When I told my boyfriend I was doing a Chimi Crawl, he responded as would most Americans raised on Taco Bell: “I love chimichangas!”
And while there’s much to love about a deep fried burrito, that’s not what I was talking about. I meant a chimichurri crawl, not to be confused with the South American chimichurri sauce that looks like pesto and is used to dress meat and poultry dishes. The chimichurri I was talking about is a Dominican hamburger sandwich with a special sauce.
The idea for a chimi crawl came from my friend Melissa, who texted me after a late night on Broad Street. “Have you ever had a chimi?” Melissa asked. “The Dominican kind?”
As a stereotypical, pumpkin-spice loving white girl, the answer was no.
“There’s a whole other world out there,” she said, describing the dozen or so late night food trucks lined up all along Broad Street, each promising the best chimi around.
Thus, we set a date. On the Saturday before Providence’s Dominican Festival, an apropos time to try our first chimis, Melissa, her friend Carolyn, and I — the tres blanquitas — set out toward South Providence just after 6pm. Melissa warned me that we might precede the trucks at such an early hour, but I insisted; although the youngest of the group, I am, at heart, an old maid.
The three of us piled into Carolyn’s SUV and drove past all of the markers I recognized on Broad Street, down as far as the entrance to Roger Williams Park, at which point we turned around. Moving north from this spot is where the trucks start to line up. We parked just a few blocks up, right in front of our first stop: Johnny’s Chimi Place.
Johnny’s is a classic, having opened in 1993 as a mobile food truck. Now they’re planted on the sidewalk near Thurber’s Avenue with a few small tables and even a couple of outdoor booths. Even at this early hour, a line was starting to form.
Melissa was our designated speaker since she has the best Spanish (I promised to return the favor if we ended up in a Greek-speaking neighborhood). The painted menu was in both Spanish and English, and we opted for the regular chimi, adding the optional onions and cheese for 50 cents. At the last second, Melissa and Carolyn also got a Pastelitos de Carne (meat pie) from the dollar menu because the golden crispy pies looked so tantalizing from the window.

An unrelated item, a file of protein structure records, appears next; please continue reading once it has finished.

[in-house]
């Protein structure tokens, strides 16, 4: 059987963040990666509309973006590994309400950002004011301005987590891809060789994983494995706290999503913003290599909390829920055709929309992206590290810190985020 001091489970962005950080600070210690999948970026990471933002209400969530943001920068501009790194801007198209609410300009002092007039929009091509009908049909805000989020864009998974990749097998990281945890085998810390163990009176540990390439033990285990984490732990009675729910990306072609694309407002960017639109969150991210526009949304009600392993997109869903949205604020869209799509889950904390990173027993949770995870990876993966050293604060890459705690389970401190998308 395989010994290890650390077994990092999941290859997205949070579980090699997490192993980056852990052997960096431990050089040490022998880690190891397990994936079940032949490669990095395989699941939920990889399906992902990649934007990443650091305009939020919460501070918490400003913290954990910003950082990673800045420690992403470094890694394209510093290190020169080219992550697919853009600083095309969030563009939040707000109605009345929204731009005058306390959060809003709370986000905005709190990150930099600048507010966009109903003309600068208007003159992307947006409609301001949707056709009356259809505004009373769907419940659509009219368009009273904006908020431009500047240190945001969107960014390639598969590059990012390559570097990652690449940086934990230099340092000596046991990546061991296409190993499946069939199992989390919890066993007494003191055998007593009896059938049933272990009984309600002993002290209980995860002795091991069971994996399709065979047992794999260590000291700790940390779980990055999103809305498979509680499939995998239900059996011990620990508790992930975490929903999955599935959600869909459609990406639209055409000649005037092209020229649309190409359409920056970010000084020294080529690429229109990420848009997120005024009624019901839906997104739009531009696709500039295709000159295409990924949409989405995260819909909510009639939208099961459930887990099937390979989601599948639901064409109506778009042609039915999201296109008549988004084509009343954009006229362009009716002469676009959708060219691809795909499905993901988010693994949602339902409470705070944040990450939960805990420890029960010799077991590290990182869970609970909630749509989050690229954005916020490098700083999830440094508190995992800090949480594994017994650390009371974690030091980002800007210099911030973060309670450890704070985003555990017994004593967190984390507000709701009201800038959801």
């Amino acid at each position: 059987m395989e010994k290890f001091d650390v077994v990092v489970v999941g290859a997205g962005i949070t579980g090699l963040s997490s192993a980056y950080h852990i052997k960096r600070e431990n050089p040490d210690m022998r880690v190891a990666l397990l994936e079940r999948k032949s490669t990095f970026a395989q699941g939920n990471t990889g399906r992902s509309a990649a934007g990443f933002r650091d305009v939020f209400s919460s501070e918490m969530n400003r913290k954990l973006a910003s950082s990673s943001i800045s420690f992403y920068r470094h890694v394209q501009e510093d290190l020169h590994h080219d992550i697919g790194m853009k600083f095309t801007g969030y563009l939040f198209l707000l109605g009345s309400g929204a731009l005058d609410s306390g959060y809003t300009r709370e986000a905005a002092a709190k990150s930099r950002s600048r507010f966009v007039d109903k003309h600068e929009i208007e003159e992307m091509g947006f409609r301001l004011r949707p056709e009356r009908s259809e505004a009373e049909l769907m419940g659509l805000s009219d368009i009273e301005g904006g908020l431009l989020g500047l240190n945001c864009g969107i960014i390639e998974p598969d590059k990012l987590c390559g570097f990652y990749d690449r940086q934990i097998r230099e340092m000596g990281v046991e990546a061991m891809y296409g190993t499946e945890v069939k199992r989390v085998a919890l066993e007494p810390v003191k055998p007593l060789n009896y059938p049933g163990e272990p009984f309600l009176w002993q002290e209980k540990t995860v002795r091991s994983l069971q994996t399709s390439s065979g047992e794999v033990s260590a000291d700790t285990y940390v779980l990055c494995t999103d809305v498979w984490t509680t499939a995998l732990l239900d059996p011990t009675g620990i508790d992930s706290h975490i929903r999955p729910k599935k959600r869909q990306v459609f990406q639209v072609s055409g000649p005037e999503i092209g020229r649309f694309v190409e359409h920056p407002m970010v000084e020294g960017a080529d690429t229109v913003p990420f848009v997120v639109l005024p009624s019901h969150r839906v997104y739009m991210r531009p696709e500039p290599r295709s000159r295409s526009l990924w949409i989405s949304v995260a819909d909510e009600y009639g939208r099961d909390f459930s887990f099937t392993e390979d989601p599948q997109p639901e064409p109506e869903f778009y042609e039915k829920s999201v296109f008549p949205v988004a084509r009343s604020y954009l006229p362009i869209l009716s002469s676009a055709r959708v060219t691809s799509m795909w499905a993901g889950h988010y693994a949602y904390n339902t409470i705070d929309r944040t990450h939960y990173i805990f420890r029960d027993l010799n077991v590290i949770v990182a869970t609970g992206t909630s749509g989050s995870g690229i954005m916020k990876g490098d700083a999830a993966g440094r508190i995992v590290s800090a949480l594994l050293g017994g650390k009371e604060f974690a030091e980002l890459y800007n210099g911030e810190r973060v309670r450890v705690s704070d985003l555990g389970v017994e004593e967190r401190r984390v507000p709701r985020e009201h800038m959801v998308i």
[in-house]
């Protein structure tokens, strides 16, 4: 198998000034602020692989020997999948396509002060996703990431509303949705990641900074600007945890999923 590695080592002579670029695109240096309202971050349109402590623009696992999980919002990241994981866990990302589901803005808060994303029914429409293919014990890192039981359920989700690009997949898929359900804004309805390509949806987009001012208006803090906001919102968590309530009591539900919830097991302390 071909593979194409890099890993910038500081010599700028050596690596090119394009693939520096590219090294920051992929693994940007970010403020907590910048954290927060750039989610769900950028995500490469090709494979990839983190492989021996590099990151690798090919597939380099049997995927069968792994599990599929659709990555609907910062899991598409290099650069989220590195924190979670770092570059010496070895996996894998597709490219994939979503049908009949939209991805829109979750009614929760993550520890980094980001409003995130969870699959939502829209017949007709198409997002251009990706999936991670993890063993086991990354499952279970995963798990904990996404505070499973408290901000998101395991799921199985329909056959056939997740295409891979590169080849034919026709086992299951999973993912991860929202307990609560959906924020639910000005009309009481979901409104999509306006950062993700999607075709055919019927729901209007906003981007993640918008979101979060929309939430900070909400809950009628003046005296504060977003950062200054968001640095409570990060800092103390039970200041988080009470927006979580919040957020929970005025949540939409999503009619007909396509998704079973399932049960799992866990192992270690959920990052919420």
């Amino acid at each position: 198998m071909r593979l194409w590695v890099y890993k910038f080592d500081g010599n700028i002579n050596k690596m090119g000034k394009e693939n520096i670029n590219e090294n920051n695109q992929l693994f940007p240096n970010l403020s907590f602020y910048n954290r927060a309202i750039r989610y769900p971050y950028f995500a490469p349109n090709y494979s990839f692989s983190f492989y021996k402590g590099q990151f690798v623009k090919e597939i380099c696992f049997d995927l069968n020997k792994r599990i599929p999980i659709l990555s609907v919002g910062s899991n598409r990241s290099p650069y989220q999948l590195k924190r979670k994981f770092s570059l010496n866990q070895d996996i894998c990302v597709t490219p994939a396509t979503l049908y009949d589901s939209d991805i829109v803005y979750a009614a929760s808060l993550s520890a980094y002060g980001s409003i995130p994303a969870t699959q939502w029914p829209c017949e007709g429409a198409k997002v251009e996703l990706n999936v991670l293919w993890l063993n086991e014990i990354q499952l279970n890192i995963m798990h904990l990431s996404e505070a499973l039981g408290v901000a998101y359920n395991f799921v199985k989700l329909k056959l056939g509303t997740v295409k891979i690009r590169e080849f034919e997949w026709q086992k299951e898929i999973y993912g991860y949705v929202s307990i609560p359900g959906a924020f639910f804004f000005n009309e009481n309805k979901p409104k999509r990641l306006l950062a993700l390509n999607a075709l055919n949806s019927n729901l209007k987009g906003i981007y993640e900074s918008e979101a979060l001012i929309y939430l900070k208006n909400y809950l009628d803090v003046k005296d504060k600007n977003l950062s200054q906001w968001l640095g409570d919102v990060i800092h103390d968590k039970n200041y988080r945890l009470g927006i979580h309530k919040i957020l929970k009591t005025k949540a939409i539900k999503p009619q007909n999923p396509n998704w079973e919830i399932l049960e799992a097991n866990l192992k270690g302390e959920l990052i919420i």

We sat at one of the shaded booths bedecked with a napkin dispenser — an essential resource, we learned almost immediately. The chimis came on long hoagie-like rolls, perfectly grilled, with a hamburger patty in the middle, topped with cabbage, tomatoes, onions, a sprinkle of cheese and the secret sauce: a combination of ketchup and mayo that tasted nothing like either but oozed from each bite and trailed down our hands.
“My God, these taste just like New Orleans’ rolls,” Carolyn said.
“This is amazing,” said Melissa.
I was too busy licking my hand to say anything. As an inaugural chimi tasting, this was the quintessential experience.
“Seriously,” Carolyn continued. “It’s like the perfect Po’ boy roll. You don’t get that in Rhode Island.”
“It tastes vaguely Big Mac-y, but better,” Melissa added.
“But the sauce!” I said, the depth of which I understood, yet could not fathom. Within minutes, all evidence of our chimis was gone, with the exception of a giant pile of napkins. A couple of bites later and the pastelito was also gone, and we were off to our next stop.
La Casa del Chimi was parked less than a block away from Johnny’s, just in front of CVS. This truck came highly recommended from one of Melissa’s friends. In addition to a regular chimi, we ordered one of the “special” chimis, choosing the beef/pork option. The person who took our order spoke English to us, and we stood on the sidewalk for our made-to-order chimis. I texted my boyfriend photos of the first sandwich as evidence that we weren’t eating chimichangas.
We noticed people setting up in the parking lot behind us, either inside their cars or with lawn chairs, which we were unprepared for. Instead, when our food was ready, we took the foil-wrapped chimis to the concrete steps of a church and sat in front of a sign that said, “Cristo te ama.” La Casa didn’t provide us with napkins, so we shared an extra napkin that I happened to carry in my purse, along with plastic cutlery to cut our chimis into thirds.
In this case, the napkin shortage wasn’t dire because the sauce wasn’t as plentiful. We enjoyed the special chimi with the added pulled pork, and in both cases the meat was juicy, tender and well-seasoned. The flakiness of the roll was magnified without the extra sauce, and the cabbage seemed crunchier, which added texture to each bite. By the end of our second round, we were considerably full and could manage only one more chimi.
Our final stop was D’Colita Chimi, parked in front of Iglesia Visión Evangélica church. This was a Spanish-speaking-only enterprise, so Melissa placed our order and moments later they called us — the chimi was pre-made, wrapped, and ready to go.
We returned to our concrete steps, this time with napkins, and dove into our final burger-sandwich of the night. This version had a good amount of sauce and the beef was juicy and flavorful. The roll was softer, more steamed than flakey, and all the ingredients melted together in a happy harmony. Our first foray into Dominican street food felt like a success.
We noticed Universidad de Chimi roll up just as we were finishing, but our stomachs had reached their max. With several more food trucks on the horizon, it seems we’ll have plenty to look forward to next time.